A full spectrum of nature art — from delicate botanicals to bold animal paintings — can be seen this summer at Red Deer’s Kerry Wood Nature Centre.
Due to a “happy accident,” two very different exhibits were booked for the Marjorie Wood Gallery at the same time.
Todd Nivens, program coordinator for the Waskasoo Environmental Society, said staff decided to optimize the situation by installing Elaine Funnell’s watercolours in the gallery and Mim Thompson’s acrylic/mixed media works in the central open space within the nature centre.
Since both women created exceptional art using opposite approaches, “we thought it would be very interesting,” said Nivens, for centre visitors to be able to observe these differing styles of nature painting.
On the meticulously detailed end are Funnell’s muted paintings of tree bark, leaves, flowers and dragonflies, showing until Sept. 17 in the Marjorie Wood Gallery.
Her Botanical Art: My Perspective exhibit is very reminiscent of the lushly illustrated science journals of the 1700 and 1800s. The Spruce Grove artist takes “a very literal and scientific look at nature and the environment — almost at a microscopic level,” said Nivens.
On the more expressionistic side is No Shades of Grey, an exhibit of eye-poppingly bright works by Thompson, set up on easels in the central space until Aug. 19.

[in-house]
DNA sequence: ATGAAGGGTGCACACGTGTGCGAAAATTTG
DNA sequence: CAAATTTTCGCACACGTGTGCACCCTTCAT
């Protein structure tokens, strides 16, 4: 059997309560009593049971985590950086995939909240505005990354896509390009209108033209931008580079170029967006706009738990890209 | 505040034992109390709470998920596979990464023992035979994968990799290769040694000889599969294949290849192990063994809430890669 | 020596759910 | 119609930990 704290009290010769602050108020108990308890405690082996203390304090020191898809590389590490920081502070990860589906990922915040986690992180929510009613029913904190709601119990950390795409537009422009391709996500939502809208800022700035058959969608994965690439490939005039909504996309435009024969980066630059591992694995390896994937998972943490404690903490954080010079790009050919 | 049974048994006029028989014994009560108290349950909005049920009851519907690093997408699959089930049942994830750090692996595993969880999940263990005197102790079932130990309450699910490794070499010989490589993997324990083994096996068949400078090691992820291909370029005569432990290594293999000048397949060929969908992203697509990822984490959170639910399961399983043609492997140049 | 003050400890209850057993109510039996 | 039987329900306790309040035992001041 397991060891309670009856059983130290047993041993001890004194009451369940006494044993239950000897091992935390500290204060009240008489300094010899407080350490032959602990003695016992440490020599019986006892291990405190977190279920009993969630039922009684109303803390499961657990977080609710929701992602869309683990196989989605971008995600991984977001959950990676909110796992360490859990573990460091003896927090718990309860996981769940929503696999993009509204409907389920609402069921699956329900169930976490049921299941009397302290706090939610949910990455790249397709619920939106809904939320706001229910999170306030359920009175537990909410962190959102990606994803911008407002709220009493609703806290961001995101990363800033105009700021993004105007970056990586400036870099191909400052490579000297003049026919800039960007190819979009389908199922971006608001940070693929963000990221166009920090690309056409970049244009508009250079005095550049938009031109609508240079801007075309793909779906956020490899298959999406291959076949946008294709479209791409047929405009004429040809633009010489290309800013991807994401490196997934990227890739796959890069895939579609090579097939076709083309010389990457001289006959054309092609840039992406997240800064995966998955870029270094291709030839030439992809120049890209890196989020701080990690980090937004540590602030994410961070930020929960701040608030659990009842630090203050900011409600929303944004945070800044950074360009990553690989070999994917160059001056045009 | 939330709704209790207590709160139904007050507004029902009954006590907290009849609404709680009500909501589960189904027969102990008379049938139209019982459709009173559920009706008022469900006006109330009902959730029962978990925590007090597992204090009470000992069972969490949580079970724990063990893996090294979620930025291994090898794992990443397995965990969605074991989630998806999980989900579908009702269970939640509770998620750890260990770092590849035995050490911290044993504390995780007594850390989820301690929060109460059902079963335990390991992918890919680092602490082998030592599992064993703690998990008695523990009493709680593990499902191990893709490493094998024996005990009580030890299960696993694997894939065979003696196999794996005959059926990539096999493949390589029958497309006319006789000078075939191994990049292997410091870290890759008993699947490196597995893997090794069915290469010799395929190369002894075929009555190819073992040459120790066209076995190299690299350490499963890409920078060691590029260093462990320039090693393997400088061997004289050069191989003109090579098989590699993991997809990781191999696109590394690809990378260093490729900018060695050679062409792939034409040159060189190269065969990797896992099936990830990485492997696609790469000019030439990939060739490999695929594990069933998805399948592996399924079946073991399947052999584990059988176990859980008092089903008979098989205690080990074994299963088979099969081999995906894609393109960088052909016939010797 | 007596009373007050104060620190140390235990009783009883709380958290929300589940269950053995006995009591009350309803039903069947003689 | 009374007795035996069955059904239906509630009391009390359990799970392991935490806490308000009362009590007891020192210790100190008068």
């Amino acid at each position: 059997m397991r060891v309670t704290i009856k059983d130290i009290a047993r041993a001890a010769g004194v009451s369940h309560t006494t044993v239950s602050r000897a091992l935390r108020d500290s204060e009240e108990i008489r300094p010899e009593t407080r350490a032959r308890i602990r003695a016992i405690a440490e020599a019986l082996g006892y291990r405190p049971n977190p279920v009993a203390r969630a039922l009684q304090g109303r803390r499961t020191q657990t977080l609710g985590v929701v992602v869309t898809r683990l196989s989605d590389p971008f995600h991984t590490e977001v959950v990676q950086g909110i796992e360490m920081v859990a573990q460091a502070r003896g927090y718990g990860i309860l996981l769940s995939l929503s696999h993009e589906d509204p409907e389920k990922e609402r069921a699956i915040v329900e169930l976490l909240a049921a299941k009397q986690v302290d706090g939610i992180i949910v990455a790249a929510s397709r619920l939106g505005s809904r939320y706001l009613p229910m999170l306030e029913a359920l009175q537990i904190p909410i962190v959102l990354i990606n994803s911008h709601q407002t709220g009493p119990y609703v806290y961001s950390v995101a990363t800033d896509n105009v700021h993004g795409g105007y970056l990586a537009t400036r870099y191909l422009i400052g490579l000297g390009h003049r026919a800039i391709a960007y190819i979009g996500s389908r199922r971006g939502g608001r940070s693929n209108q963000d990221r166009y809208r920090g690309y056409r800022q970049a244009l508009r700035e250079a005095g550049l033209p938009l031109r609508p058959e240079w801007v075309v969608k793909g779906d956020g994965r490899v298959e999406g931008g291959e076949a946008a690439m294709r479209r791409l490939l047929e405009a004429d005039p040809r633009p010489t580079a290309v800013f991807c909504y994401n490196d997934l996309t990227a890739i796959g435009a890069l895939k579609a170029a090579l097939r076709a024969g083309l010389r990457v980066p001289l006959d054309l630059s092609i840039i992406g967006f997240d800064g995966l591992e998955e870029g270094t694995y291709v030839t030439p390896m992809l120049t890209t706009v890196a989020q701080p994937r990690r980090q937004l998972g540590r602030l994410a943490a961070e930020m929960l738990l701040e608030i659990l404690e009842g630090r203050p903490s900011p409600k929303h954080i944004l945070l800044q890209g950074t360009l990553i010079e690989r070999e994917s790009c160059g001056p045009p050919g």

The Ontario native, who’s lived near Pine Lake since 2013, uses various styles — from interwoven patterns with “hidden” animals in them, to more realistic renderings of fish, turtles, otters and other animals that exist in a fragile ecosystem.
Some of her paintings, including Slipping Away of an ocean turtle in the tide, were inspired by the years she spent in Western Australia, where she met her husband. A fossil painting, Relic, was sparked by Alberta’s pre-historic finds.
Thompson, who’s taken many art workshops, has been creatively invigorated since arriving in this province for work reasons from her former home near Sudbury. In a change from observing Northern Ontario’s lakes, rocks and trees, she began paying attention to the subtle colours of Alberta’s ever-changing prairie vista.
“There’s something haunting about it. .. If you’re not interested, you can easily miss it, but if you stay, you can fall in love with it.”
Although most of her exhibited works are nature-based, Thompson also makes a statement about people living in a virtual world with Temet Nosce (Latin for ‘know thyself’).
The Kerry Wood Nature Centre will hold an opening reception for these exhibits from 4-6 p.m. on Aug. 4, the First Friday of August.